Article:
Last modified: Monday, April 15, 2013
IU law professor's lecture considers women's role in shaping democracy
FOR IMMEDIATE RELEASE
April 15, 2013
BLOOMINGTON, Ind. -- When Liberian President Ellen Johnson Sirleaf -- the first woman to be elected president in modern Africa -- shared the 2011 Nobel Peace Prize, the Nobel committee's citation for the prize noted, "We cannot achieve democracy and lasting peace in the world unless women obtain the same opportunities as men to influence developments at all levels of society."
The difficult relationship between gender equality, the development of democracies and constitutional design is the subject of the 2013 Distinguished Faculty Research Lecture, "Solomon's Daughters: Women as Law-Makers in Customary Systems," presented by Susan Williams, the Walter W. Foskett Professor in the Maurer School of Law at Indiana University Bloomington and director of the Center for Constitutional Democracy. The lecture takes place from 3 p.m. to 4:30 p.m. Thursday, April 25, in the Moot Courtroom of the Maurer School of Law, 211 S. Indiana Ave.
As Sirleaf leads her country toward democracy following civil war, IU's Center for Constitutional Democracy is providing guidance. As director of the center, Williams has been extensively involved in advising and helping to draft documents not only for Liberia, but also for Burma, South Sudan, Vietnam and Libya. In her role as constitutional advisor, Williams focuses on highlighting women's rights as reformers consider new constitutional designs.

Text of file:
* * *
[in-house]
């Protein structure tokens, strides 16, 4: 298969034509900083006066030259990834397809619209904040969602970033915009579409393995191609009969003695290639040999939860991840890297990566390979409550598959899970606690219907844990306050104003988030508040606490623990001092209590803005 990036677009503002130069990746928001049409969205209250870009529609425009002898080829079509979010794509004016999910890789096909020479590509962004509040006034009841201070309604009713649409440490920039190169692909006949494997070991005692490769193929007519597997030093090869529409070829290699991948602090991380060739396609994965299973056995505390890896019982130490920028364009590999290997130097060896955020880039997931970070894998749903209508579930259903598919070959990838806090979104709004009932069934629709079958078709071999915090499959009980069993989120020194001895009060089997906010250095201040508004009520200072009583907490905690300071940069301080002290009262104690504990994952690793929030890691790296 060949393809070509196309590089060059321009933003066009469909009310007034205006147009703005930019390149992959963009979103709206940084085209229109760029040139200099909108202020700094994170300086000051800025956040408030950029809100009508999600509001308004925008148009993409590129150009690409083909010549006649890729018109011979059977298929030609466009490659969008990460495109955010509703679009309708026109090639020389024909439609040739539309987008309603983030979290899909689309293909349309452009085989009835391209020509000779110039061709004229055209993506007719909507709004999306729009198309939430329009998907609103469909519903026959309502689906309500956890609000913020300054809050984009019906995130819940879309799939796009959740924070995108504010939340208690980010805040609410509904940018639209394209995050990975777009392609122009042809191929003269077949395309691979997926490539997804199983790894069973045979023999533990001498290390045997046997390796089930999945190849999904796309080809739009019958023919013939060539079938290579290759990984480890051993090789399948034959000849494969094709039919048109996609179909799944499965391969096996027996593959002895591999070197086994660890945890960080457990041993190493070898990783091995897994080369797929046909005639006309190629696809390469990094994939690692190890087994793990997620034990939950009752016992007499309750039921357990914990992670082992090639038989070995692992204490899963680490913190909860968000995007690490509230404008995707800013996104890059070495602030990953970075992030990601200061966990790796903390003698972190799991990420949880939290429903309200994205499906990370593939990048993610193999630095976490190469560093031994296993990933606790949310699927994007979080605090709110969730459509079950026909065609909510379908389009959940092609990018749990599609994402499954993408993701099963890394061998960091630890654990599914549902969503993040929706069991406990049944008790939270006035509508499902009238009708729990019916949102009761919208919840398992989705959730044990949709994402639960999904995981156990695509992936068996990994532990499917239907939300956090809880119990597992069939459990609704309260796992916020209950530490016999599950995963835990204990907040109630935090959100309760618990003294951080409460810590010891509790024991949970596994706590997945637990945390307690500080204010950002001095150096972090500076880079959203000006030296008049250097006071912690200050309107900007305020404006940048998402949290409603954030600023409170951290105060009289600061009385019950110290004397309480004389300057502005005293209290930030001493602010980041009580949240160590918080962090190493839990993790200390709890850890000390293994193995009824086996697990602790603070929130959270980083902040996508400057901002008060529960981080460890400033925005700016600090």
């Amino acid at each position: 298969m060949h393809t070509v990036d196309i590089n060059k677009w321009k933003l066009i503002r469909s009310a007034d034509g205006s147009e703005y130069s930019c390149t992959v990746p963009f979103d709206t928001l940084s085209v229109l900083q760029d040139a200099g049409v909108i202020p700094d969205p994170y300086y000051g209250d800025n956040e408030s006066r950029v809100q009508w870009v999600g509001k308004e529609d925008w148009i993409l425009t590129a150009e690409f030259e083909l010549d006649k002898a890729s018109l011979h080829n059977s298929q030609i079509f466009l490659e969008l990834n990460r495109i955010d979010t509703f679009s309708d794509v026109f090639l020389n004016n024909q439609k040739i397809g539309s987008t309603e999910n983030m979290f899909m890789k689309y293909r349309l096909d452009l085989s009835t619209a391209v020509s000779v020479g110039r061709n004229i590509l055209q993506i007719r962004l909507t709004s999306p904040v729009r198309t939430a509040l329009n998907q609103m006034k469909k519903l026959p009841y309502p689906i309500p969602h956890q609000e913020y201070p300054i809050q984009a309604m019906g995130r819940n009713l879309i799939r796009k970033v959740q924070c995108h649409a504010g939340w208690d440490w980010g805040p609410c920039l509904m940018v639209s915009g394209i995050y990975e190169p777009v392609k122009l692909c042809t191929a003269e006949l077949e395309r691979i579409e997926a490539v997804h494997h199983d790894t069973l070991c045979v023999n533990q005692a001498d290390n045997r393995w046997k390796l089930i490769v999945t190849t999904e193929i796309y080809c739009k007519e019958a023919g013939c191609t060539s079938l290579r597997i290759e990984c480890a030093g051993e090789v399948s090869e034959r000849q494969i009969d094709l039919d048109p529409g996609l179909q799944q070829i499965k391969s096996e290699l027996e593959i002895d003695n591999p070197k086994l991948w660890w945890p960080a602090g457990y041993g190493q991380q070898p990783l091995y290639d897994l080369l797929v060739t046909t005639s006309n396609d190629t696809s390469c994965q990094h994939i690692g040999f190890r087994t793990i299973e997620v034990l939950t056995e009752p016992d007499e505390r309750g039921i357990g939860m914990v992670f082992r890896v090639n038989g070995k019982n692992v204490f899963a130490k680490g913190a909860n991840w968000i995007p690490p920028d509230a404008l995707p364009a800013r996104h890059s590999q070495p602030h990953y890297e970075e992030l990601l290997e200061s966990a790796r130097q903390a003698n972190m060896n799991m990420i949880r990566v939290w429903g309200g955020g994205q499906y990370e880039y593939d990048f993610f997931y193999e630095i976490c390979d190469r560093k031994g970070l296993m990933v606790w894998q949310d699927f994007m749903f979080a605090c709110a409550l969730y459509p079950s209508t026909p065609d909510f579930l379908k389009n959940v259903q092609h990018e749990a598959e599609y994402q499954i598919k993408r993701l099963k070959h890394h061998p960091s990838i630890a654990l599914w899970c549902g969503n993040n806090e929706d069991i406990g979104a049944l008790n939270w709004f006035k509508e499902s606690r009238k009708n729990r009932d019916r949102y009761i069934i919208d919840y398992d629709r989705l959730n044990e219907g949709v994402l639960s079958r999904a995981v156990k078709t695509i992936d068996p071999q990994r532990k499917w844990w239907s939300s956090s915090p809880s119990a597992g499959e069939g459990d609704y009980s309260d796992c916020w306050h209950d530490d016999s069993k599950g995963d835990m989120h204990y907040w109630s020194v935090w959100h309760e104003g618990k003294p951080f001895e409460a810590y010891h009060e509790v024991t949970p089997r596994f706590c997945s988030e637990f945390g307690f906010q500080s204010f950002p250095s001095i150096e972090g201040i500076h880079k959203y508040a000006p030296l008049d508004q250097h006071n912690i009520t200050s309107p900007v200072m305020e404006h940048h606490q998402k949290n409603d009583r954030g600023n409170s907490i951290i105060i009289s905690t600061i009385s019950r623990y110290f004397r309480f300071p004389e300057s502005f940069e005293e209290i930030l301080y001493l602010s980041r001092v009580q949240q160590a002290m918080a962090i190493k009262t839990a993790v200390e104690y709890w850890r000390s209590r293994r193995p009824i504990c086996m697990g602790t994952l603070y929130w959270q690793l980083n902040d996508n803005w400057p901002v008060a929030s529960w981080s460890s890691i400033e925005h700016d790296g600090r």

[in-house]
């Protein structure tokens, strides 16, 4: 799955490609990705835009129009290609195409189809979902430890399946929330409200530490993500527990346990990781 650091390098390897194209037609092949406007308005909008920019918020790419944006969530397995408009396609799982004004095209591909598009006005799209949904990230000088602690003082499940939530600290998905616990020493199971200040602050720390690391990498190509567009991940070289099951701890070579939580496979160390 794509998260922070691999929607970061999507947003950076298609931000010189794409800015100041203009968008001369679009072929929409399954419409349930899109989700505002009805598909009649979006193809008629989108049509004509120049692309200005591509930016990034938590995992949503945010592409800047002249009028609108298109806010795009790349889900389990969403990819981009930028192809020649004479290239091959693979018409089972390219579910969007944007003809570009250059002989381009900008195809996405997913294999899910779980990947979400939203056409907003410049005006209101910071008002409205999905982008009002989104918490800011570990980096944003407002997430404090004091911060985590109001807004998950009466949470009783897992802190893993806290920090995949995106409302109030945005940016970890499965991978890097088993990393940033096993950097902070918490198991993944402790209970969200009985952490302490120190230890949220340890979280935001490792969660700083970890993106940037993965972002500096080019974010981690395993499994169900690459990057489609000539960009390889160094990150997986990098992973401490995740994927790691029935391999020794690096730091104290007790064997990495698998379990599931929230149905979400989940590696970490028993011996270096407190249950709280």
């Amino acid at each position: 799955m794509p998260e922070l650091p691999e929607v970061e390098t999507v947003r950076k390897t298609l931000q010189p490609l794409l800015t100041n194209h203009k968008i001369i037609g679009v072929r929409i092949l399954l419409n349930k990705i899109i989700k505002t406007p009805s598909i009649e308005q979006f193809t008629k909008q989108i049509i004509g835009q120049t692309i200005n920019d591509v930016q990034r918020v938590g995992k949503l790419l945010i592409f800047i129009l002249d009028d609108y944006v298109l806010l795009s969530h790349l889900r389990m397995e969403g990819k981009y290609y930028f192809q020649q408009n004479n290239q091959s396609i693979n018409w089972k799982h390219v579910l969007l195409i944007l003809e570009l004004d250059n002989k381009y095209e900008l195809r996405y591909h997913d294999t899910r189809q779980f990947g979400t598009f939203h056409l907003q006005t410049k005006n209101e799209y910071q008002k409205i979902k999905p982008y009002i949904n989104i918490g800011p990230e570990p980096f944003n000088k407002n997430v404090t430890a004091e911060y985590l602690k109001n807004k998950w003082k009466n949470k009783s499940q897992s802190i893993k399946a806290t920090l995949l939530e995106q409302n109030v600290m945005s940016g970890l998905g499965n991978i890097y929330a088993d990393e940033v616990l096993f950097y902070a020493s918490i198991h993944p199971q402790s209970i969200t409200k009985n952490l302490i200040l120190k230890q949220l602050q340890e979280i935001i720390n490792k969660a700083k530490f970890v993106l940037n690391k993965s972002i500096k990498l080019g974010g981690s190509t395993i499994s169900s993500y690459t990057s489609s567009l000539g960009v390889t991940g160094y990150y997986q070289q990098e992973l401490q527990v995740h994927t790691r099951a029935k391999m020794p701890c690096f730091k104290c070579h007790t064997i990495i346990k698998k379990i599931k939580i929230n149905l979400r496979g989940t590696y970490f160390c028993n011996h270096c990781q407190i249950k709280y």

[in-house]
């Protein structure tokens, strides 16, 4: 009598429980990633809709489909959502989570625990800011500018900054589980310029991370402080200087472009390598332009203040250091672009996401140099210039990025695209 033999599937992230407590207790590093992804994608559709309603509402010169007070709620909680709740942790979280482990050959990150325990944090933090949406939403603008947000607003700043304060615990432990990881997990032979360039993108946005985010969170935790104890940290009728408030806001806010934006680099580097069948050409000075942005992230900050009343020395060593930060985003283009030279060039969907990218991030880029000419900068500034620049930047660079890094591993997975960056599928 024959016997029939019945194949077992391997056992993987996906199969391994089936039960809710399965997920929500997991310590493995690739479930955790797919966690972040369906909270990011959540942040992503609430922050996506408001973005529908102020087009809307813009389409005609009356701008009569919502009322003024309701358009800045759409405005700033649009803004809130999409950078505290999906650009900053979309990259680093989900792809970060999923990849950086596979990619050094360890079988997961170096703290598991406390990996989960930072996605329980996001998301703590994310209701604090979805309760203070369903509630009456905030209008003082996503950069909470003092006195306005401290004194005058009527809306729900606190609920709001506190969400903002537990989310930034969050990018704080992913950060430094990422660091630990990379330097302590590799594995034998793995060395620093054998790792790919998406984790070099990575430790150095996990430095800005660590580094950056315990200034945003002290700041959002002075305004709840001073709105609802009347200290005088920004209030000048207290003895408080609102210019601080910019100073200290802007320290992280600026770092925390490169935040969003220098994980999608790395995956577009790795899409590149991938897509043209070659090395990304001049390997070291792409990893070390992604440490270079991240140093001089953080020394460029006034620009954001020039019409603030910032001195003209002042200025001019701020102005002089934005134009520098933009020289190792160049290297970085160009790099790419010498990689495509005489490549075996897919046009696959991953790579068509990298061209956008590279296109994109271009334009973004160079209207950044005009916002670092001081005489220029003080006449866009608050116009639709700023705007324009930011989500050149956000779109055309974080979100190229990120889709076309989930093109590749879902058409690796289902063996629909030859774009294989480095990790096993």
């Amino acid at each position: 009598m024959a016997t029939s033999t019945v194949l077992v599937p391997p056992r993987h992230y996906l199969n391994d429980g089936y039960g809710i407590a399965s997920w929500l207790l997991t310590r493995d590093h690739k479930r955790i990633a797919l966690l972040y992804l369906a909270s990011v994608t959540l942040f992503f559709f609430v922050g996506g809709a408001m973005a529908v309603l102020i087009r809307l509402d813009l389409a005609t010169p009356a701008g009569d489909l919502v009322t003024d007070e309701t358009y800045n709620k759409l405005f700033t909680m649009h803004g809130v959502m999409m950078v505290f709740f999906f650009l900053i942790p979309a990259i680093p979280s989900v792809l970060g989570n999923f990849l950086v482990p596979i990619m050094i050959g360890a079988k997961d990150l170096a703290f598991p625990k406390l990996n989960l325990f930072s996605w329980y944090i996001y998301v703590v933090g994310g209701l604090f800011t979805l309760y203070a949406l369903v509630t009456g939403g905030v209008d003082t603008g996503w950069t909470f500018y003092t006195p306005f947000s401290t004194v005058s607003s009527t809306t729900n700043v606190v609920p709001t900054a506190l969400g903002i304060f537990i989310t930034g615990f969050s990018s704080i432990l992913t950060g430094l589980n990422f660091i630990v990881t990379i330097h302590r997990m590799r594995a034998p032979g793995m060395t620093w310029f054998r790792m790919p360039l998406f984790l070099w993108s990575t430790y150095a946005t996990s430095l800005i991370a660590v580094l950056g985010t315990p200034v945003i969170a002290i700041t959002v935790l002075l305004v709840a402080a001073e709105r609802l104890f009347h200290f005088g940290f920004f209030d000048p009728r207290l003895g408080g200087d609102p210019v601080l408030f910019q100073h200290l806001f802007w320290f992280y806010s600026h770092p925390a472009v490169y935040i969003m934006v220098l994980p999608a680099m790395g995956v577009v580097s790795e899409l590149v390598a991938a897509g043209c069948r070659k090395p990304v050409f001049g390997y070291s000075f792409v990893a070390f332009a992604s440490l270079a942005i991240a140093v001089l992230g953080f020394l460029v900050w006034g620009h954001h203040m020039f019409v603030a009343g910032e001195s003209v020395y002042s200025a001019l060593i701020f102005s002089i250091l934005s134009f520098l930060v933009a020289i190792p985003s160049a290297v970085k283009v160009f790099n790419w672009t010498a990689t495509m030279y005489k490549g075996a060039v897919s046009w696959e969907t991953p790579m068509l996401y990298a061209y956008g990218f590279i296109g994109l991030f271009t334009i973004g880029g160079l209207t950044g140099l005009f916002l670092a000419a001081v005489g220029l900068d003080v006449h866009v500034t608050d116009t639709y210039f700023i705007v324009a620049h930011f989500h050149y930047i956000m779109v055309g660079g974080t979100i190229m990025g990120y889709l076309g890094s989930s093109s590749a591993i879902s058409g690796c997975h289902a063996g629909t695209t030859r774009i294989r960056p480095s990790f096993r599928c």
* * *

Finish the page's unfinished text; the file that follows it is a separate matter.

Williams said her Distinguished Faculty Research Lecture is concerned with women, not only as legislators but as "people who make law in a variety of contexts." Such a focus on women as powerful makers of rules, rather than as vulnerable and in need of rights, represents a major paradigm shift, she said.
"In many countries, systems of customary or religious law are recognized and authorized by the constitution, but many of these systems discriminate against women in ways that violate the equality guarantees in those same constitutions," Williams said. "Political theorists and constitutional lawyers have struggled for decades with the tensions between legal recognition for systems of customary law and the commitment to gender equality."
The most promising path to reconciling this tension, she said, is not to force change from the outside but to empower the women within customary systems to change them from the inside.
The Distinguished Faculty Research Lecture series is co-sponsored by the Office of the Vice Provost for Research and the Office of the Provost at IU Bloomington. Begun in 1980, the lecture event recognizes the research achievements of an IU Bloomington faculty member and is accompanied by a $3,000 award to support the distinguished lecturer's continuing research. Past awardees include Elinor Ostrom, David Weaver, Ellen Ketterson and Richard DiMarchi.